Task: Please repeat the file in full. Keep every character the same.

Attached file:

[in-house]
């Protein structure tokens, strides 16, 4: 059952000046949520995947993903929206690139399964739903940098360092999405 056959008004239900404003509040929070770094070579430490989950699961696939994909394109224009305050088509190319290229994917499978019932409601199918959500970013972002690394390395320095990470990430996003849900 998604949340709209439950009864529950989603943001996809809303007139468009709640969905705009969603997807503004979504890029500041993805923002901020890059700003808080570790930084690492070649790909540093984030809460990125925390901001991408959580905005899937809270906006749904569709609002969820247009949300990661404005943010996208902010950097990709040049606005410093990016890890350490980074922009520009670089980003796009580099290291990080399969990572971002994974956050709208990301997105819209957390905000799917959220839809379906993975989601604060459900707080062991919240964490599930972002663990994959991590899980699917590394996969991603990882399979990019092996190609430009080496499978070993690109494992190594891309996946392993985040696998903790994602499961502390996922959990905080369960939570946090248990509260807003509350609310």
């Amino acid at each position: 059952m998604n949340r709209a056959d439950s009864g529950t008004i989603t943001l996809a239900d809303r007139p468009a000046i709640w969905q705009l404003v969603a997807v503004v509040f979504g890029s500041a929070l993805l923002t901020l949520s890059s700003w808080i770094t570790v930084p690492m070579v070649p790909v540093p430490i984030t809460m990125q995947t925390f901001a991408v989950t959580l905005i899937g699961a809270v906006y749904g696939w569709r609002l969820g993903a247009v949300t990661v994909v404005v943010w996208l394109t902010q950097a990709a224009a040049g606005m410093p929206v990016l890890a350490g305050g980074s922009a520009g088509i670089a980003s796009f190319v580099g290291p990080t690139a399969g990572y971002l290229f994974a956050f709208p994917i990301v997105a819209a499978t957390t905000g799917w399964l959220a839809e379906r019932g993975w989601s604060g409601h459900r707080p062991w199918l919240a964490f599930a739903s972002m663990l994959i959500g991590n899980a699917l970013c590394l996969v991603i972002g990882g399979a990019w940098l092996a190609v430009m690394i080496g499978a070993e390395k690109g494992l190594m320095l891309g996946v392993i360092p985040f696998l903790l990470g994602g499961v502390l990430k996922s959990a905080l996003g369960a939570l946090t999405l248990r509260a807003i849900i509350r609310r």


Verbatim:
[in-house]
């Protein structure tokens, strides 16, 4: 059952000046949520995947993903929206690139399964739903940098360092999405 056959008004239900404003509040929070770094070579430490989950699961696939994909394109224009305050088509190319290229994917499978019932409601199918959500970013972002690394390395320095990470990430996003849900 998604949340709209439950009864529950989603943001996809809303007139468009709640969905705009969603997807503004979504890029500041993805923002901020890059700003808080570790930084690492070649790909540093984030809460990125925390901001991408959580905005899937809270906006749904569709609002969820247009949300990661404005943010996208902010950097990709040049606005410093990016890890350490980074922009520009670089980003796009580099290291990080399969990572971002994974956050709208990301997105819209957390905000799917959220839809379906993975989601604060459900707080062991919240964490599930972002663990994959991590899980699917590394996969991603990882399979990019092996190609430009080496499978070993690109494992190594891309996946392993985040696998903790994602499961502390996922959990905080369960939570946090248990509260807003509350609310």
């Amino acid at each position: 059952m998604n949340r709209a056959d439950s009864g529950t008004i989603t943001l996809a239900d809303r007139p468009a000046i709640w969905q705009l404003v969603a997807v503004v509040f979504g890029s500041a929070l993805l923002t901020l949520s890059s700003w808080i770094t570790v930084p690492m070579v070649p790909v540093p430490i984030t809460m990125q995947t925390f901001a991408v989950t959580l905005i899937g699961a809270v906006y749904g696939w569709r609002l969820g993903a247009v949300t990661v994909v404005v943010w996208l394109t902010q950097a990709a224009a040049g606005m410093p929206v990016l890890a350490g305050g980074s922009a520009g088509i670089a980003s796009f190319v580099g290291p990080t690139a399969g990572y971002l290229f994974a956050f709208p994917i990301v997105a819209a499978t957390t905000g799917w399964l959220a839809e379906r019932g993975w989601s604060g409601h459900r707080p062991w199918l919240a964490f599930a739903s972002m663990l994959i959500g991590n899980a699917l970013c590394l996969v991603i972002g990882g399979a990019w940098l092996a190609v430009m690394i080496g499978a070993e390395k690109g494992l190594m320095l891309g996946v392993i360092p985040f696998l903790l990470g994602g499961v502390l990430k996922s959990a905080l996003g369960a939570l946090t999405l248990r509260a807003i849900i509350r609310r």